Ditch bottled water for the environment
For day 38 of our carbon fast we’re looking at our drinking habits!
The advice reads “Say no to bottled water and drink tap water. Buy a refillable washable bottle to use instead. More than 150 billion liters of bottled water are sold worldwide every year. This contributes significantly to landfill and transport emissions.”
Well this is something we do, although our tap water is pretty bad stuff. Don’t get me wrong, I appreciate that, compared to many people in the world, I technically have access to ‘potable’ water. However, I know it’s still packed with chemicals I’d rather not ingest such as chlorine and fluoride.
The health implications are for another post, but here’s how we deal with it.
We have a water filter which we use and then we boil and cool drinking water. This pretty much makes it taste much sweeter and softens it.
It’s not rocket science and it works for us. We are forunate enough to have a spring a couple of miles away from our home and when we drive by we might fill up a few bottles of pure, natural water.
When we go out, we always take bottles of drink with us in a stainless steel bottle. I’m just too miserly to spend so much money on a bottle of fancy drink, let alone the ‘green’ considerations!
What about you? Are you still drinking bottled water?
Yeah, we stopped with the bottled water a couple of years ago. We use reusable bottles.
Incidentally – we live in Michigan where you pay a 10-cent deposit on every can and bottle when you buy your drinks at the store. So, a 12-pack of pop selling for $5 would really cost you $6.20. When you finish the drink, you take the containers back to the store and get your $1.20 back. A lot of people still throw their cans and bottles on the ground. The good thing is that homeless and little kids collect them for the money!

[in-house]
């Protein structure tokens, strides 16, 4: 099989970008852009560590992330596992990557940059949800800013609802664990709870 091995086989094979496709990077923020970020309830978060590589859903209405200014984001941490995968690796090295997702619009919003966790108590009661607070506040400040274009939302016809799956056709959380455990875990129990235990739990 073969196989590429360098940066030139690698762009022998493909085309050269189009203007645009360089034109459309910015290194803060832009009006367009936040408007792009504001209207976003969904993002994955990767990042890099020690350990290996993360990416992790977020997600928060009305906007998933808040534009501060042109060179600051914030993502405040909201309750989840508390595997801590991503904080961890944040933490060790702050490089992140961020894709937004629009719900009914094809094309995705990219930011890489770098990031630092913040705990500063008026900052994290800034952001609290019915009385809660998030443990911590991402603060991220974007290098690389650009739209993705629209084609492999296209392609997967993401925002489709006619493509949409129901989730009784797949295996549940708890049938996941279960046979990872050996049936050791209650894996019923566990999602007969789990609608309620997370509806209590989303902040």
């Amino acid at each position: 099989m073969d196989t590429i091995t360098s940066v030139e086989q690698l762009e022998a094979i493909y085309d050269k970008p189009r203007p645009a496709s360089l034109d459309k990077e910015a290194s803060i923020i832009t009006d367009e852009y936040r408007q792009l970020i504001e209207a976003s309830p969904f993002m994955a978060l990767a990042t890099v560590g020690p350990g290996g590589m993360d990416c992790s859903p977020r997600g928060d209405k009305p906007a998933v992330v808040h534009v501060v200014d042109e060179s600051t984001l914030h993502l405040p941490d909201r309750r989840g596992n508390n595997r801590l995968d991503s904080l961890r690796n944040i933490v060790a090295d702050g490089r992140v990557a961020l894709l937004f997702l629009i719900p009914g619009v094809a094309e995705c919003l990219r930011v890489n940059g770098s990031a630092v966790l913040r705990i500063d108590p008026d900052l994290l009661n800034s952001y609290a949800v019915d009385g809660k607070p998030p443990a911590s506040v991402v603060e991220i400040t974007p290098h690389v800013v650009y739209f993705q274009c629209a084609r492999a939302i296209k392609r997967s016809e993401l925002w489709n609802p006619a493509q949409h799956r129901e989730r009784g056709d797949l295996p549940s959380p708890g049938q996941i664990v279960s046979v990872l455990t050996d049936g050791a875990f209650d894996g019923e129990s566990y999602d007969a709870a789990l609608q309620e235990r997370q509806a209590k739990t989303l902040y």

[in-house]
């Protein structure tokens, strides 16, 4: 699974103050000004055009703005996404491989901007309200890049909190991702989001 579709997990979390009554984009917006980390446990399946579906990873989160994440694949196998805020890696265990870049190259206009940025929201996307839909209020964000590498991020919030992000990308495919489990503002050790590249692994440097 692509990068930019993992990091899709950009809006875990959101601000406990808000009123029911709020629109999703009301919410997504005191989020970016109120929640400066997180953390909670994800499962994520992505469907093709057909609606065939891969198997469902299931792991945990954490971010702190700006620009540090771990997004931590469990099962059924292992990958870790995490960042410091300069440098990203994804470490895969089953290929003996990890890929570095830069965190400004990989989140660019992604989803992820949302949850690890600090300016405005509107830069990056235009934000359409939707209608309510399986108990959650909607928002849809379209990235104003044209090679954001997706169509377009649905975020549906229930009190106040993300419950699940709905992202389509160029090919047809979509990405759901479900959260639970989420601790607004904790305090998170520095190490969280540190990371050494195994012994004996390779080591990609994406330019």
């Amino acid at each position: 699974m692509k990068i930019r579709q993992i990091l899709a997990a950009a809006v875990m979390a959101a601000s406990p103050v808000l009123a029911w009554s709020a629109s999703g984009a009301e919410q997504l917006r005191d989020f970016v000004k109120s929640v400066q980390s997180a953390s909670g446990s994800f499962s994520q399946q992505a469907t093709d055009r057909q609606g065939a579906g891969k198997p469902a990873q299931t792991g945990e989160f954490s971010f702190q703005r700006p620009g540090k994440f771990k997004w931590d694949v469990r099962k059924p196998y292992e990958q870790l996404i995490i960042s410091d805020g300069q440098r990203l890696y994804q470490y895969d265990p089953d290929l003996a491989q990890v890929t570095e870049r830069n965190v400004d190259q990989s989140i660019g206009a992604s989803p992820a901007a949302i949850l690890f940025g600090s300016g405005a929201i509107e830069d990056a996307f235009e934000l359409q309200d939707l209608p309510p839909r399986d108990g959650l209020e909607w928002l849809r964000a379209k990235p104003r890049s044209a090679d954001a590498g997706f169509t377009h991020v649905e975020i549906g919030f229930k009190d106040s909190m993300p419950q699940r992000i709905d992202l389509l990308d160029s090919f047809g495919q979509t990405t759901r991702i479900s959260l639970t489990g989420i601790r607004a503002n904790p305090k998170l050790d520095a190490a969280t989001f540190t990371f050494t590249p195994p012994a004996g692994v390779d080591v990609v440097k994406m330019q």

The thing is, they only do this for carbonated beverages – not water, juice, teas, etc. My husband was just talking about how absurd that is. They did this, initially for the litter problem, but it obviously doesn’t help when the majority of the containers are exempt.
I remember when the whole bottled water craze hit and everyone was clamouring to be just like the celebs. I was sad to see it was one fad that stuck. I’m all for learning about water safety, but it turned into an eco-nightmare as everyone switched to disposable bottled water and stopped looking at water quality. One of the largest water brands sold is plain old tap water from a city near me that I would not consider one of the healthiest places to drink from. They certainly don’t call it tap water, but that’s what it is.
We filter out tap water and use glass or our Kleen Kanteens. We’re fortunate enough to not have flouridated water here, too. I’m concerned about chemicals and hormones in the water, but I’m not sure any source that I would feel ecologically ethical about using wouldn’t give me the same concerns.
We have a water filter too. Amazing what a difference it makes. you really can then tell how chlorinated normal tap water is compared to that. I have to admit I do occasionally buy a bottle but usually refill from filter tap for weeks. However have been meaning to get a pretty aluminium bottle there are some great ones around
We’re lucky … we have excellent tap water so don’t need a filter or anything. We have a couple of reusable bottles (my favorite is the Eco-Vessel which is insulated and prevents condensation on the outside of the bottle) and we’ve gotten in the habit of filling them and taking them with us whenever we leave the house. Both of them are stainless steel. It’s amazing how much money one can spend on bottled water while traveling … not to mention the waste.
By the way … lovely model in the picture! 🙂
well that’s weird; I’d responded to comments but they disappeared. Sigh.
Small footprints, I love the sound of the Eco-Vessel; I’d never heard of that one…
Nazima, I mentioned in my comment that you might like to read into aluminium before purchasing – some say there is an alzehimers link, so stainless steel is safer 😉